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RDFa use cases (was: Underline element.)

From: Peter Krantz <peter.krantz@gmail.com>
Date: Sun, 6 Jan 2008 01:40:23 +0100
Message-ID: <7b9ad66d0801051640k6babc461x9fa83d7a1c48a34c@mail.gmail.com>
To: HTMLWG <public-html@w3.org>
Cc: "Lachlan Hunt" <lachlan.hunt@lachy.id.au>

On 1/6/08, Lachlan Hunt <lachlan.hunt@lachy.id.au> wrote:
>  Why would an author have any desire to add such
> markup using a custom vocabulary that few tools, if any, will understand
> and even fewer users would have any use for?

Well, it is just an example, but your question is important. There
will be a lot of use cases for information exchange that only is
relevant to the parties involved. The web is a big decentralised place
and it would be impossible to try to list all possible use cases for
information exchange on the HTML WG mailing list. For a couple of
scenarios see [1].

In fact, this is one of the fundamental differences between RDFa and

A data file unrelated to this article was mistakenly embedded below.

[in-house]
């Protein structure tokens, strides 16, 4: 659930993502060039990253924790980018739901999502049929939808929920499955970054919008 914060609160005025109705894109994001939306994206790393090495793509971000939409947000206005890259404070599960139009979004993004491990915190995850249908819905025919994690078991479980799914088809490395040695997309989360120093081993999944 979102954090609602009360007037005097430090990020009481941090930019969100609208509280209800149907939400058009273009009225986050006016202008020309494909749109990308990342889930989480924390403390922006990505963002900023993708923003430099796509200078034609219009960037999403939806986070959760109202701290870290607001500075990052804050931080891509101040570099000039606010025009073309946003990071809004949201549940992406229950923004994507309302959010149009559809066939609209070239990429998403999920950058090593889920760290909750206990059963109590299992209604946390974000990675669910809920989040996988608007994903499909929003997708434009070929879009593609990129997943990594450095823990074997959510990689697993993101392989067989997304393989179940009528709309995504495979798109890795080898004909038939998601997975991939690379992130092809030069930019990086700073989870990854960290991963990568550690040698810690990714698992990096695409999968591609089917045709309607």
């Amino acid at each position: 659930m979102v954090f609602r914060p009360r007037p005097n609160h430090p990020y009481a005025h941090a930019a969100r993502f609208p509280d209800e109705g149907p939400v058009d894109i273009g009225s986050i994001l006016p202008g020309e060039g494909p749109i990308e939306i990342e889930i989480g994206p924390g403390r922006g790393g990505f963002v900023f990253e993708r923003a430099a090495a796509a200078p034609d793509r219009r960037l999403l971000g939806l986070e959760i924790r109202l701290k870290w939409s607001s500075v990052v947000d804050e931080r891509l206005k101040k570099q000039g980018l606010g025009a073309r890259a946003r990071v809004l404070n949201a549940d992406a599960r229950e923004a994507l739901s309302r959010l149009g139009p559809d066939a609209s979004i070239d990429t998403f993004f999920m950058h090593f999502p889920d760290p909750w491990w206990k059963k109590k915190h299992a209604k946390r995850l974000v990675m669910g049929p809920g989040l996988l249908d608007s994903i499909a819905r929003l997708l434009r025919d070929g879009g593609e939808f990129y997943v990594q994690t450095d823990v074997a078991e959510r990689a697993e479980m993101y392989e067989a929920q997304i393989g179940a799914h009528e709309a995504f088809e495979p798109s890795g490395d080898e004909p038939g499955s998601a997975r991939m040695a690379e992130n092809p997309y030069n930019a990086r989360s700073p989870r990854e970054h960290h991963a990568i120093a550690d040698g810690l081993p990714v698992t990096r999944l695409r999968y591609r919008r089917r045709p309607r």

the Microformats(.org) approach. Microformats.org has a centralised
approach where vocabularies only seem to be legal if they are relevant
to a lot of people and already exist on the web.

If I want to be able to publish my shipbuilding information in a
machine readable way so that Ben Boyle can read it with his tool I can
not see why we should have to involve a third party to create our
vocabulary and markup method?

There are already a number of tools and frameworks that can produce
and parse RDFa. The number of vocabularies that can be used in RDFa is
also significantly larger than the number of vocabularies at
microformats.org if I understand their listing correctly.

Regards,

Peter

[1]: http://www.w3.org/2006/07/SWD/RDFa/scenarios/
Received on Sunday, 6 January 2008 00:40:34 UTC

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